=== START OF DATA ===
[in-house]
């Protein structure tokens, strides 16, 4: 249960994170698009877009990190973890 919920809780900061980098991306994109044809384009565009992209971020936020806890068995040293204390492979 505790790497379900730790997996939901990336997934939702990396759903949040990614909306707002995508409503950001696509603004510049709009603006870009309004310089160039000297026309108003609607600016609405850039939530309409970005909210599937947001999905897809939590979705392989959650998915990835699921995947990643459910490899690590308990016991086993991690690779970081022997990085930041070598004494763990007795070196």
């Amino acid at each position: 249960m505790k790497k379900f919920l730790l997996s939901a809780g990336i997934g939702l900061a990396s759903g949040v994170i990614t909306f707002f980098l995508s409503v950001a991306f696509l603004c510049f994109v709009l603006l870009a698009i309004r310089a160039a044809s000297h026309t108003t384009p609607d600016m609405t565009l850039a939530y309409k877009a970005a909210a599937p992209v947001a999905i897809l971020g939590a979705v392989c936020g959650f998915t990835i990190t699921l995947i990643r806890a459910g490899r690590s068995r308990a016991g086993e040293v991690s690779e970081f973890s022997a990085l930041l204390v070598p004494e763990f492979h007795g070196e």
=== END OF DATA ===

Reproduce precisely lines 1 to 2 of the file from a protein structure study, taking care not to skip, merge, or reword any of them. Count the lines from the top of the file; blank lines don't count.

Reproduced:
[in-house]
């Protein structure tokens, strides 16, 4: 249960994170698009877009990190973890 919920809780900061980098991306994109044809384009565009992209971020936020806890068995040293204390492979 505790790497379900730790997996939901990336997934939702990396759903949040990614909306707002995508409503950001696509603004510049709009603006870009309004310089160039000297026309108003609607600016609405850039939530309409970005909210599937947001999905897809939590979705392989959650998915990835699921995947990643459910490899690590308990016991086993991690690779970081022997990085930041070598004494763990007795070196």